Designing a Mobile App


Arthur Murray 

My Roles

Research, Design, Prototyping, User Testing







Arthur Murray is an international dance studio franchise with over 260 dance centers in 21 countries. Since 1912, Arthur Murray has guided people on all ages on staying physically and socially active through dance.


As a ballroom dance student, I had an issue keeping up with my lesson schedule. Arthur Murray doesn't have a system where students can see their schedules real-time. Students make appointments at the front desk and are given appointment cards. They receive a friendly email and phone call reminder 24 hours before their lesson. There have been several instances where I've been booked for a lesson I don't remember booking. Through my investigations on the dance floor, I found that other students had the same problem as well.


To understand the situation and design an effective solution, I spoke with instructors and students.


After interviewing two dance instructors, I learned the following:

  • They want people to be on time.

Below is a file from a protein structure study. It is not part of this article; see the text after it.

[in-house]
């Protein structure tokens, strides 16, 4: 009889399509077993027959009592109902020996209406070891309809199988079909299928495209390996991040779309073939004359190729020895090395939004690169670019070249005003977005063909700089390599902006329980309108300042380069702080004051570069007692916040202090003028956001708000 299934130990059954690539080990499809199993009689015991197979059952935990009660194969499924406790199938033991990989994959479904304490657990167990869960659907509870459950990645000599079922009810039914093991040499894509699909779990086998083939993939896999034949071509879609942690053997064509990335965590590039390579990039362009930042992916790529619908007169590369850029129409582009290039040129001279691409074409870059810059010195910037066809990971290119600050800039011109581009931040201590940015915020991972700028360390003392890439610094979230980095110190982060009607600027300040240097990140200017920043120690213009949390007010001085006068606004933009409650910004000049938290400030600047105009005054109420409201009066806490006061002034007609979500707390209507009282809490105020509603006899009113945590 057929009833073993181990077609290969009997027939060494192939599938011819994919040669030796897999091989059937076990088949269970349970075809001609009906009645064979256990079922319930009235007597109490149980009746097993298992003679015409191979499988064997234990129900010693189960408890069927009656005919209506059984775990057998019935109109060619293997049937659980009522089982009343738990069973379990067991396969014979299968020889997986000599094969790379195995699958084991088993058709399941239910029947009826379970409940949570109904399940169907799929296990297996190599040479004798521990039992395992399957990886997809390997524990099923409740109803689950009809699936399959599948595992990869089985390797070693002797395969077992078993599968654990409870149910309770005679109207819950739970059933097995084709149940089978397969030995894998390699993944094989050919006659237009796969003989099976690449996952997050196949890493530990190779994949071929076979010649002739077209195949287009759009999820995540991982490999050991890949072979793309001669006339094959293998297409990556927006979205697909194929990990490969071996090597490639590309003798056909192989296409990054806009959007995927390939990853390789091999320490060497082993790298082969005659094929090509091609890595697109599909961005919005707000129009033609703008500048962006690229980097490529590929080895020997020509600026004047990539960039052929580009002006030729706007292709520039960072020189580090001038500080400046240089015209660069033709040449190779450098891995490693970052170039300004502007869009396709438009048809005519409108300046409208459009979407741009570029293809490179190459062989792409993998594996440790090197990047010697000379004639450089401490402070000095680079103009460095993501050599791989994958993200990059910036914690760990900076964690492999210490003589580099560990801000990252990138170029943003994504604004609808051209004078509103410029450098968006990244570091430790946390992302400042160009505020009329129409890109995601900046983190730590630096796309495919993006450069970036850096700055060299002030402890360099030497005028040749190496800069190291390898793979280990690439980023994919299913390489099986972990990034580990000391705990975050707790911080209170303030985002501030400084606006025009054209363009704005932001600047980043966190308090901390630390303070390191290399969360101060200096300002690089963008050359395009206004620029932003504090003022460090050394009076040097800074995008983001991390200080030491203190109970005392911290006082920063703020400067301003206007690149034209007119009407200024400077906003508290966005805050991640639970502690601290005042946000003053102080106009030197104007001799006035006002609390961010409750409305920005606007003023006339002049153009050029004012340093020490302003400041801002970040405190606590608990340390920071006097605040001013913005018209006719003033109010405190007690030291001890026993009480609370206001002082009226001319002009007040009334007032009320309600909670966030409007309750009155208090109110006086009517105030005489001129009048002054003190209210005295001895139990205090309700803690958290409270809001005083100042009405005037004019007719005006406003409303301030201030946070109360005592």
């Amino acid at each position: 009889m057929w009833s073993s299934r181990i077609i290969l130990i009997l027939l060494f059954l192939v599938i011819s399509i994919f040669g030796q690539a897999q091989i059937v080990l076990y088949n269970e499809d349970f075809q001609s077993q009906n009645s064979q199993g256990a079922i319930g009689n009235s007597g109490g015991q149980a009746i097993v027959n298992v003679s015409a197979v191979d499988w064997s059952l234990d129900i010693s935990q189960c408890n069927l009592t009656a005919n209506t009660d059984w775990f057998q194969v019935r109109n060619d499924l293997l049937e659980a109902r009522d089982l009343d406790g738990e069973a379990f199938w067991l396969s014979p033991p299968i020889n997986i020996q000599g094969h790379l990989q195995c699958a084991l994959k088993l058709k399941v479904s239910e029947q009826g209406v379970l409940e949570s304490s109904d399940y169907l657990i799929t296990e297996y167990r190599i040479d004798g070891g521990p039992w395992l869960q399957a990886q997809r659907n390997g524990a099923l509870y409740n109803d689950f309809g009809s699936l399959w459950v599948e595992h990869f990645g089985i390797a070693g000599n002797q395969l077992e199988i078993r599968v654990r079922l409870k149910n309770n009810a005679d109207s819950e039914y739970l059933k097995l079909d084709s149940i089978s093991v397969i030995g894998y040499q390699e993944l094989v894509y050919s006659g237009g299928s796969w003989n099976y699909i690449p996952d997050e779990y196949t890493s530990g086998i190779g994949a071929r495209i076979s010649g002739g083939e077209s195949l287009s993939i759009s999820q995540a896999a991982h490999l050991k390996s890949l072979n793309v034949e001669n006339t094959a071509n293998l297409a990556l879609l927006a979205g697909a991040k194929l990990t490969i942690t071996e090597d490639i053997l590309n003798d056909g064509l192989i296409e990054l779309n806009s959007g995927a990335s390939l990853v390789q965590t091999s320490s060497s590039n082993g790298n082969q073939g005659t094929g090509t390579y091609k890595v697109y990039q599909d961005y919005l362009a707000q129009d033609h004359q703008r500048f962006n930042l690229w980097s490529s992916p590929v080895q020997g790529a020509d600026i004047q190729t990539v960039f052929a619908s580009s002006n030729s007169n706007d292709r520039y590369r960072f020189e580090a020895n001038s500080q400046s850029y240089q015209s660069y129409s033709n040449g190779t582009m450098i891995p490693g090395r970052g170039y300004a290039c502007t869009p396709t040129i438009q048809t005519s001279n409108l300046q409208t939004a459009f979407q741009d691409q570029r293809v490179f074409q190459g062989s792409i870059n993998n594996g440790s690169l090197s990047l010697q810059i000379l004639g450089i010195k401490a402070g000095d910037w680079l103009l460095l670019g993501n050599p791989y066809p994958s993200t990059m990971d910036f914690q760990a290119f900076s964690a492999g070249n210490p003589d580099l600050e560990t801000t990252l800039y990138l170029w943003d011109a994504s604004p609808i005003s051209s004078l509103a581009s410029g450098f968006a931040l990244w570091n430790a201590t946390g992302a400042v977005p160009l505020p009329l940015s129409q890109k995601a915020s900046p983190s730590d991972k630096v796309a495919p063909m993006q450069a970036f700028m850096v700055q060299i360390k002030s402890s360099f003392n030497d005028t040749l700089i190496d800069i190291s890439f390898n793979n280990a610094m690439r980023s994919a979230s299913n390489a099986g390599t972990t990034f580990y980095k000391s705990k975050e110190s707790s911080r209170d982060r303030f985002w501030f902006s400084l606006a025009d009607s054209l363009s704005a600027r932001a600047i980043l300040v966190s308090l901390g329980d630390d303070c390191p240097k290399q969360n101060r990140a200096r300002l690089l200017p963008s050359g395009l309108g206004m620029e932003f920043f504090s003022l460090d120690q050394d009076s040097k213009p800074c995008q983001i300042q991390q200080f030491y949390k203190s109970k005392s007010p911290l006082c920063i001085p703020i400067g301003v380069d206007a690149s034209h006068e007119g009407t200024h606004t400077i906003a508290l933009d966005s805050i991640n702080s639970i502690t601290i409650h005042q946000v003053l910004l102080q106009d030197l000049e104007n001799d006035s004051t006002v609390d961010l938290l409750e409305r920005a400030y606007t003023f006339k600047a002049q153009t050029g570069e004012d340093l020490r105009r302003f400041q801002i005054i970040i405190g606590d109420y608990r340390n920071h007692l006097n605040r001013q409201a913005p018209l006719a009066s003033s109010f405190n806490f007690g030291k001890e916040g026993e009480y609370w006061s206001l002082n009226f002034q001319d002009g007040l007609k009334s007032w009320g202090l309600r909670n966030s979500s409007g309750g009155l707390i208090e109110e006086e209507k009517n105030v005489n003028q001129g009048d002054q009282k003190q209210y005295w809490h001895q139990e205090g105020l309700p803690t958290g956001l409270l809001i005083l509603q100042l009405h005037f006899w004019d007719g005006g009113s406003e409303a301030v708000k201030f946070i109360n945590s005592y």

• They are paid by the lesson.
  • They want to eliminate last minute cancellations. That time slot could have been the only time available for another student that week.
  • The cancellation policy charges students for the lesson unless students notify them 24 hours in advance. Cancelled lessons that are rescheduled during the same week are not charged. 


Arthur Murray students primarily varies by age range and goals. To represent the overall crowd, I've made personas that you will see in the Analyze section. Despite age differences and motivations to what brings them to the studio, I learned the following goals:

  • They want to stay active.
  • They want a list of all their lessons for their month, group classes, and coach sessions in one place. The group class calendar is available online and on paper; they have to manually place each class onto their schedule.
  • They take notes (pen paper) on what they learned on lessons. School figures are certain steps or patterns you need to be able to demonstrate in order to move to the next level. Some students take videos of the instructor dancing a school figure so that they can always have it handy when they're practicing at home.
  • They want to stay motivated to keep practicing.


This is how I made sense of what I learned from my research.

Personas: Identifying the Target Audiences

Personas keep the design process focused. These are the main characters of the story. If I tried to design for every single person, the design would probably be all over the place. They help shape what the marketing of this app should look; it keeps me on track of what demographic to target if I were to push an ad on Facebook or what voice and tone to use when writing up content. 

Below are the three main characters in a nutshell.

Social Dancer.png

Alan, the Social Dancer